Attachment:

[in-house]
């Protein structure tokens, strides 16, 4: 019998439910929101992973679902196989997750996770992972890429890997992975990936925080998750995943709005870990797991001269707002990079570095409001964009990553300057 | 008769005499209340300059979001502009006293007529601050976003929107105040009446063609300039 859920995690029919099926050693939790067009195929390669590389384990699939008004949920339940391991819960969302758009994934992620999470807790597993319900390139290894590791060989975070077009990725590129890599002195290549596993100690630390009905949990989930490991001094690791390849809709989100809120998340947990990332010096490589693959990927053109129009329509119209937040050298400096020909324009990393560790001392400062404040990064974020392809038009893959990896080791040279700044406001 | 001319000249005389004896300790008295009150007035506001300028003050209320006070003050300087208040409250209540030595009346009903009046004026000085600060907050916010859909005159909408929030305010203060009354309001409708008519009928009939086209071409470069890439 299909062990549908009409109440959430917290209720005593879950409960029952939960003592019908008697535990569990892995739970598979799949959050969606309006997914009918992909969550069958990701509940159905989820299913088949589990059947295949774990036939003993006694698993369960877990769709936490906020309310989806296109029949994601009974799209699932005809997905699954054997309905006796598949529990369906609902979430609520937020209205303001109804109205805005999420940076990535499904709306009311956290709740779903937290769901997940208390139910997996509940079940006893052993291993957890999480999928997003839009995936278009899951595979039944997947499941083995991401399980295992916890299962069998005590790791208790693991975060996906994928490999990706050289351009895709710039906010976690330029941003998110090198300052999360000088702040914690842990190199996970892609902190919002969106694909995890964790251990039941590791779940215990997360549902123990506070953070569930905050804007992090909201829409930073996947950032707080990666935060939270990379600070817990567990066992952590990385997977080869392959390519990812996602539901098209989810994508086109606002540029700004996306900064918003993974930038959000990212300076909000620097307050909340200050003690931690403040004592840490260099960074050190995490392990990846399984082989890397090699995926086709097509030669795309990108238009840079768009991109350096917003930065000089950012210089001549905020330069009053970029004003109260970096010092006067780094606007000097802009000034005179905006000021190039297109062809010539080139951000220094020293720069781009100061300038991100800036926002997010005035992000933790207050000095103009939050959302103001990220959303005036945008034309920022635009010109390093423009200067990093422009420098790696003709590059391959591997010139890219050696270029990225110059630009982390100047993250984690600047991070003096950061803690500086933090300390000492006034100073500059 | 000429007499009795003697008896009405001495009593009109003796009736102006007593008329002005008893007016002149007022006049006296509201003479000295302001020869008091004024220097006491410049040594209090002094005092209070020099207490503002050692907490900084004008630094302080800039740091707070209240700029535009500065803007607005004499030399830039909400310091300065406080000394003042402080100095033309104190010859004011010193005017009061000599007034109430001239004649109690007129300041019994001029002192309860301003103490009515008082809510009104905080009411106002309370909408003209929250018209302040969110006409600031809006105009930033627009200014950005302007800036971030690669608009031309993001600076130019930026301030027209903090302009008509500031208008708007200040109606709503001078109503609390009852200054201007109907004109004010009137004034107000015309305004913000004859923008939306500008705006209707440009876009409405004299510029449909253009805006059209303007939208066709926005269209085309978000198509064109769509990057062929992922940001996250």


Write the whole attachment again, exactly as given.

[in-house]
């Protein structure tokens, strides 16, 4: 019998439910929101992973679902196989997750996770992972890429890997992975990936925080998750995943709005870990797991001269707002990079570095409001964009990553300057 | 008769005499209340300059979001502009006293007529601050976003929107105040009446063609300039 859920995690029919099926050693939790067009195929390669590389384990699939008004949920339940391991819960969302758009994934992620999470807790597993319900390139290894590791060989975070077009990725590129890599002195290549596993100690630390009905949990989930490991001094690791390849809709989100809120998340947990990332010096490589693959990927053109129009329509119209937040050298400096020909324009990393560790001392400062404040990064974020392809038009893959990896080791040279700044406001 | 001319000249005389004896300790008295009150007035506001300028003050209320006070003050300087208040409250209540030595009346009903009046004026000085600060907050916010859909005159909408929030305010203060009354309001409708008519009928009939086209071409470069890439 299909062990549908009409109440959430917290209720005593879950409960029952939960003592019908008697535990569990892995739970598979799949959050969606309006997914009918992909969550069958990701509940159905989820299913088949589990059947295949774990036939003993006694698993369960877990769709936490906020309310989806296109029949994601009974799209699932005809997905699954054997309905006796598949529990369906609902979430609520937020209205303001109804109205805005999420940076990535499904709306009311956290709740779903937290769901997940208390139910997996509940079940006893052993291993957890999480999928997003839009995936278009899951595979039944997947499941083995991401399980295992916890299962069998005590790791208790693991975060996906994928490999990706050289351009895709710039906010976690330029941003998110090198300052999360000088702040914690842990190199996970892609902190919002969106694909995890964790251990039941590791779940215990997360549902123990506070953070569930905050804007992090909201829409930073996947950032707080990666935060939270990379600070817990567990066992952590990385997977080869392959390519990812996602539901098209989810994508086109606002540029700004996306900064918003993974930038959000990212300076909000620097307050909340200050003690931690403040004592840490260099960074050190995490392990990846399984082989890397090699995926086709097509030669795309990108238009840079768009991109350096917003930065000089950012210089001549905020330069009053970029004003109260970096010092006067780094606007000097802009000034005179905006000021190039297109062809010539080139951000220094020293720069781009100061300038991100800036926002997010005035992000933790207050000095103009939050959302103001990220959303005036945008034309920022635009010109390093423009200067990093422009420098790696003709590059391959591997010139890219050696270029990225110059630009982390100047993250984690600047991070003096950061803690500086933090300390000492006034100073500059 | 000429007499009795003697008896009405001495009593009109003796009736102006007593008329002005008893007016002149007022006049006296509201003479000295302001020869008091004024220097006491410049040594209090002094005092209070020099207490503002050692907490900084004008630094302080800039740091707070209240700029535009500065803007607005004499030399830039909400310091300065406080000394003042402080100095033309104190010859004011010193005017009061000599007034109430001239004649109690007129300041019994001029002192309860301003103490009515008082809510009104905080009411106002309370909408003209929250018209302040969110006409600031809006105009930033627009200014950005302007800036971030690669608009031309993001600076130019930026301030027209903090302009008509500031208008708007200040109606709503001078109503609390009852200054201007109907004109004010009137004034107000015309305004913000004859923008939306500008705006209707440009876009409405004299510029449909253009805006059209303007939208066709926005269209085309978000198509064109769509990057062929992922940001996250």